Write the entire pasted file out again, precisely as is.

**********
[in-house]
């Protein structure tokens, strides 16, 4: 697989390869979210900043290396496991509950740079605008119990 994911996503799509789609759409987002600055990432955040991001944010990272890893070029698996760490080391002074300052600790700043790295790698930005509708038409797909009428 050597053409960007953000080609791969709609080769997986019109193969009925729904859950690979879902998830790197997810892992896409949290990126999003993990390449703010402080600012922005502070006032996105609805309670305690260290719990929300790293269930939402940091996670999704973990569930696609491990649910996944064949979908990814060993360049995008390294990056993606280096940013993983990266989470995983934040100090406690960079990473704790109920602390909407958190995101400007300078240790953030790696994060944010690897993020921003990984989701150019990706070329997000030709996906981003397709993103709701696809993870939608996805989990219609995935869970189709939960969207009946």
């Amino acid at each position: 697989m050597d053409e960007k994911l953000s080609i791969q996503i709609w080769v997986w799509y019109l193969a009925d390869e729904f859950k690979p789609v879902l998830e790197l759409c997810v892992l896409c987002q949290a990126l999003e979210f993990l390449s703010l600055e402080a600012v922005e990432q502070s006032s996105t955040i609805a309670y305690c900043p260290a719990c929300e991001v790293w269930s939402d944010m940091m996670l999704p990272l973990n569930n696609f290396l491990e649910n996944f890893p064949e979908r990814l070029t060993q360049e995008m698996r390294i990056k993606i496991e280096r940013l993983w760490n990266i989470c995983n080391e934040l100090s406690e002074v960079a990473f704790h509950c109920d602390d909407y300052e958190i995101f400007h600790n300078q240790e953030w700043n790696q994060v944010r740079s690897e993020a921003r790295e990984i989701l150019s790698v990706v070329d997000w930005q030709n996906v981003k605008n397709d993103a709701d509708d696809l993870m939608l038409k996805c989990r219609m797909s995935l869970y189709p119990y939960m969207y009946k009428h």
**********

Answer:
[in-house]
């Protein structure tokens, strides 16, 4: 697989390869979210900043290396496991509950740079605008119990 994911996503799509789609759409987002600055990432955040991001944010990272890893070029698996760490080391002074300052600790700043790295790698930005509708038409797909009428 050597053409960007953000080609791969709609080769997986019109193969009925729904859950690979879902998830790197997810892992896409949290990126999003993990390449703010402080600012922005502070006032996105609805309670305690260290719990929300790293269930939402940091996670999704973990569930696609491990649910996944064949979908990814060993360049995008390294990056993606280096940013993983990266989470995983934040100090406690960079990473704790109920602390909407958190995101400007300078240790953030790696994060944010690897993020921003990984989701150019990706070329997000030709996906981003397709993103709701696809993870939608996805989990219609995935869970189709939960969207009946």
């Amino acid at each position: 697989m050597d053409e960007k994911l953000s080609i791969q996503i709609w080769v997986w799509y019109l193969a009925d390869e729904f859950k690979p789609v879902l998830e790197l759409c997810v892992l896409c987002q949290a990126l999003e979210f993990l390449s703010l600055e402080a600012v922005e990432q502070s006032s996105t955040i609805a309670y305690c900043p260290a719990c929300e991001v790293w269930s939402d944010m940091m996670l999704p990272l973990n569930n696609f290396l491990e649910n996944f890893p064949e979908r990814l070029t060993q360049e995008m698996r390294i990056k993606i496991e280096r940013l993983w760490n990266i989470c995983n080391e934040l100090s406690e002074v960079a990473f704790h509950c109920d602390d909407y300052e958190i995101f400007h600790n300078q240790e953030w700043n790696q994060v944010r740079s690897e993020a921003r790295e990984i989701l150019s790698v990706v070329d997000w930005q030709n996906v981003k605008n397709d993103a709701d509708d696809l993870m939608l038409k996805c989990r219609m797909s995935l869970y189709p119990y939960m969207y009946k009428h």